To go back to our example of a standard 42-inch-deep island, if you construct it out of two rows of 15-inch-deep cabinets instead (placed back to back to put storage on both sides), this makes 30 inches of storage and leaves 12 inches of overhang, which is enough for dining stools to tuck in.
The trade-off here is that the doors will be less easy to access quickly when blocked by stools.
Whether having to move the seating to reach certain items is a significant inconvenience or not is mostly a matter of preference and what items you would store in this area.
For items that aren’t used often, this can be perfect, as they will be easy to find in the shallow cabinet the rare times they need to be accessed, rather than being lost in the back of a deep cabinet. Keep in mind when mixing cabinets with seating that there won’t be just stools tucked up against the doors, but people too. You’ll want to be sure to consider your choice of cabinet hardware and the placement of knobs or pulls to minimize bumped knees. Small rounded knobs placed high up, or door fronts with integrated reach-in handles that don’t protrude, will prevent discomfort.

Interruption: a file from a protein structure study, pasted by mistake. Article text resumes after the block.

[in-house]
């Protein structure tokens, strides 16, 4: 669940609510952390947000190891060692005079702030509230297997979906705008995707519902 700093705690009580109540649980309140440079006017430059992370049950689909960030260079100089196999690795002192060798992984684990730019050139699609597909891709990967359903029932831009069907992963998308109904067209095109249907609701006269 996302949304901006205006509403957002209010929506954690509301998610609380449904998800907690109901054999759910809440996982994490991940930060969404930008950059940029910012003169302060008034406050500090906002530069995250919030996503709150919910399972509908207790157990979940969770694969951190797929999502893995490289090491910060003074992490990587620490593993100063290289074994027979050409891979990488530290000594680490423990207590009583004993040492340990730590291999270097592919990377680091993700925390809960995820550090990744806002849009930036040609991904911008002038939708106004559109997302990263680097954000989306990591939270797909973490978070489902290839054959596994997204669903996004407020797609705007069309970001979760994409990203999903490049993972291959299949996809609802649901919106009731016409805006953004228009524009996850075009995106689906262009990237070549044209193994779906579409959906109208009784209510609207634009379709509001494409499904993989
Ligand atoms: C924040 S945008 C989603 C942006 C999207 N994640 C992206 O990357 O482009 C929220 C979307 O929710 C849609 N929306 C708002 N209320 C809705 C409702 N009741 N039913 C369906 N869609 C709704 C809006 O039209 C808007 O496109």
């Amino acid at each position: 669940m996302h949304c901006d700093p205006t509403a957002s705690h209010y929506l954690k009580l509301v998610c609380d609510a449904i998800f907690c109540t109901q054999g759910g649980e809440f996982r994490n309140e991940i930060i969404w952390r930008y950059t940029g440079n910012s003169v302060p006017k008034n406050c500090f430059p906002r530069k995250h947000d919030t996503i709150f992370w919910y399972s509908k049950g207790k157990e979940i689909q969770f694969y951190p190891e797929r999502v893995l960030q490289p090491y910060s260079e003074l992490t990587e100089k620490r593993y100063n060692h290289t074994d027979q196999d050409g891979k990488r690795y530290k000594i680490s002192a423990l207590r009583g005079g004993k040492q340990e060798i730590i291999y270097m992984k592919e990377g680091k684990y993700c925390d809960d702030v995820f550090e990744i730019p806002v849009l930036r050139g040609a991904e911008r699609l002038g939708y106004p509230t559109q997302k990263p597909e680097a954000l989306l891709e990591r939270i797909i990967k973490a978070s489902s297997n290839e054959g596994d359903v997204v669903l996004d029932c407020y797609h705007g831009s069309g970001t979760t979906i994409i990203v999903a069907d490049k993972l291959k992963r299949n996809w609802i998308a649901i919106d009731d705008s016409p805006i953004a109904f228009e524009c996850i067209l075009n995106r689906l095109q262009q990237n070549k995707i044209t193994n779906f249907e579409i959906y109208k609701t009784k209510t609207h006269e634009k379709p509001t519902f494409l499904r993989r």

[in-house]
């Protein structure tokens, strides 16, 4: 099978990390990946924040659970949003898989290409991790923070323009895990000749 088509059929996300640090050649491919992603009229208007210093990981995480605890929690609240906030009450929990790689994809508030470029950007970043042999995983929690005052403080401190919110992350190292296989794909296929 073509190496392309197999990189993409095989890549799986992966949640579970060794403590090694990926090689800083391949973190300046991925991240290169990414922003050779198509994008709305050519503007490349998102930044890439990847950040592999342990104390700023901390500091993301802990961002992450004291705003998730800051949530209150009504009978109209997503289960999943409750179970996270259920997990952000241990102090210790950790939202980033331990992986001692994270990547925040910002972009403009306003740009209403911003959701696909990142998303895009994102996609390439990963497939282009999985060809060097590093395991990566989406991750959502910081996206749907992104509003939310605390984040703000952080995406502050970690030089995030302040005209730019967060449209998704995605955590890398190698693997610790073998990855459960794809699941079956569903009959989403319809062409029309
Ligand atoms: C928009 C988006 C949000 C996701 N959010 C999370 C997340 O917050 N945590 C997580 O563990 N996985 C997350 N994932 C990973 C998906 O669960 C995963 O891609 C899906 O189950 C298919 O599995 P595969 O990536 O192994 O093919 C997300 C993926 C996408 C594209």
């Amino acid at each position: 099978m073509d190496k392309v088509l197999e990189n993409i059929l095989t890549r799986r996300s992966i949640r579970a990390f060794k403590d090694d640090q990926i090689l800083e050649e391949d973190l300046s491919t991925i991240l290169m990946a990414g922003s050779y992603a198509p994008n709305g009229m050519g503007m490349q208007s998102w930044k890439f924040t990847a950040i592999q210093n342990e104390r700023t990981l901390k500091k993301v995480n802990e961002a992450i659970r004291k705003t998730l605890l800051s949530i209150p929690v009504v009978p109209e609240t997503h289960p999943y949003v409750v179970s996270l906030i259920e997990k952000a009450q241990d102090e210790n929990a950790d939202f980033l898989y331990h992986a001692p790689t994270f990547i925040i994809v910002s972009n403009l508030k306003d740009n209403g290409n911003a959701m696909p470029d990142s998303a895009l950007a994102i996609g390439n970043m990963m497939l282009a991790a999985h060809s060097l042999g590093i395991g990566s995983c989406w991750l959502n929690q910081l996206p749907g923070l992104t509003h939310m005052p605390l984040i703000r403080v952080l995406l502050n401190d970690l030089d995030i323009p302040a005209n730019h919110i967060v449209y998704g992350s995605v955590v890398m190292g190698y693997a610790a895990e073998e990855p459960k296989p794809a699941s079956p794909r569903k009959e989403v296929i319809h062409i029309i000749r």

Another option is to place cabinet knobs lower than normal (about halfway up the cabinet) so they rest below knee height and above kicking feet.
You’ll also want to make sure to choose a cabinet finish that can handle being gently kicked or scuffed from time to time. Quality, washable paints in a finish with some sheen will hold up well, and a dark color can’t hurt. Half doors, half seating. Some islands don’t have enough depth to include two-sided storage cabinets with seating in front like the past few examples do. Also, in many open-layout kitchens, it isn’t really necessary to include a large number of seats at the island when a larger dining area is available just steps away.